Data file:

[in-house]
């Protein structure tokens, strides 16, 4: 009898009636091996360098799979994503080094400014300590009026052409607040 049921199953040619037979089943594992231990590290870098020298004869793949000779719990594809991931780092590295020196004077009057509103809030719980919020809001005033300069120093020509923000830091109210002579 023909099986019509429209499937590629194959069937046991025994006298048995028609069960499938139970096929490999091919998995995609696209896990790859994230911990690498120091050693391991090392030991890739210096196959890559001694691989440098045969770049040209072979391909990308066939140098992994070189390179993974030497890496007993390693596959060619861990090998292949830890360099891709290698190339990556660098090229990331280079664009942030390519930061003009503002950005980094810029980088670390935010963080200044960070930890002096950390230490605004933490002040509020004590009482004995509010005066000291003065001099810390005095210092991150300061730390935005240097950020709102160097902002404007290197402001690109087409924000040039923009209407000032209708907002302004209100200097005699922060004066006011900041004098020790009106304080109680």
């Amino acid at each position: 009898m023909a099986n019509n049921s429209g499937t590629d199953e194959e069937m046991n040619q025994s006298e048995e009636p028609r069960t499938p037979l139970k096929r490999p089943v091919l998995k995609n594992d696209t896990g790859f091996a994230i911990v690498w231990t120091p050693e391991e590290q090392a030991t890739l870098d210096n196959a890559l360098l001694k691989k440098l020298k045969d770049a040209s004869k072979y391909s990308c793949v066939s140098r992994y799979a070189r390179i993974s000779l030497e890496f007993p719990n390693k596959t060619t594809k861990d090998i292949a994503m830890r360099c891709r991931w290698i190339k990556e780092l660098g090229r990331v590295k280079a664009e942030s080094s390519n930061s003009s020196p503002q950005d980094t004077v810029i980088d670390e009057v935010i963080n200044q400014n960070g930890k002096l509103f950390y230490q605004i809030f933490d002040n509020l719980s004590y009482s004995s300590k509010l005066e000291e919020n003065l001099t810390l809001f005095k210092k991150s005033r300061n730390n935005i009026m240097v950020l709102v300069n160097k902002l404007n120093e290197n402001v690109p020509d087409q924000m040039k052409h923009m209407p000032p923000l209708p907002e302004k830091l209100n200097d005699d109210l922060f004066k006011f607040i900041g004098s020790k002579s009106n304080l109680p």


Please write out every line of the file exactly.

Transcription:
[in-house]
């Protein structure tokens, strides 16, 4: 009898009636091996360098799979994503080094400014300590009026052409607040 049921199953040619037979089943594992231990590290870098020298004869793949000779719990594809991931780092590295020196004077009057509103809030719980919020809001005033300069120093020509923000830091109210002579 023909099986019509429209499937590629194959069937046991025994006298048995028609069960499938139970096929490999091919998995995609696209896990790859994230911990690498120091050693391991090392030991890739210096196959890559001694691989440098045969770049040209072979391909990308066939140098992994070189390179993974030497890496007993390693596959060619861990090998292949830890360099891709290698190339990556660098090229990331280079664009942030390519930061003009503002950005980094810029980088670390935010963080200044960070930890002096950390230490605004933490002040509020004590009482004995509010005066000291003065001099810390005095210092991150300061730390935005240097950020709102160097902002404007290197402001690109087409924000040039923009209407000032209708907002302004209100200097005699922060004066006011900041004098020790009106304080109680």
């Amino acid at each position: 009898m023909a099986n019509n049921s429209g499937t590629d199953e194959e069937m046991n040619q025994s006298e048995e009636p028609r069960t499938p037979l139970k096929r490999p089943v091919l998995k995609n594992d696209t896990g790859f091996a994230i911990v690498w231990t120091p050693e391991e590290q090392a030991t890739l870098d210096n196959a890559l360098l001694k691989k440098l020298k045969d770049a040209s004869k072979y391909s990308c793949v066939s140098r992994y799979a070189r390179i993974s000779l030497e890496f007993p719990n390693k596959t060619t594809k861990d090998i292949a994503m830890r360099c891709r991931w290698i190339k990556e780092l660098g090229r990331v590295k280079a664009e942030s080094s390519n930061s003009s020196p503002q950005d980094t004077v810029i980088d670390e009057v935010i963080n200044q400014n960070g930890k002096l509103f950390y230490q605004i809030f933490d002040n509020l719980s004590y009482s004995s300590k509010l005066e000291e919020n003065l001099t810390l809001f005095k210092k991150s005033r300061n730390n935005i009026m240097v950020l709102v300069n160097k902002l404007n120093e290197n402001v690109p020509d087409q924000m040039k052409h923009m209407p000032p923000l209708p907002e302004k830091l209100n200097d005699d109210l922060f004066k006011f607040i900041g004098s020790k002579s009106n304080l109680p």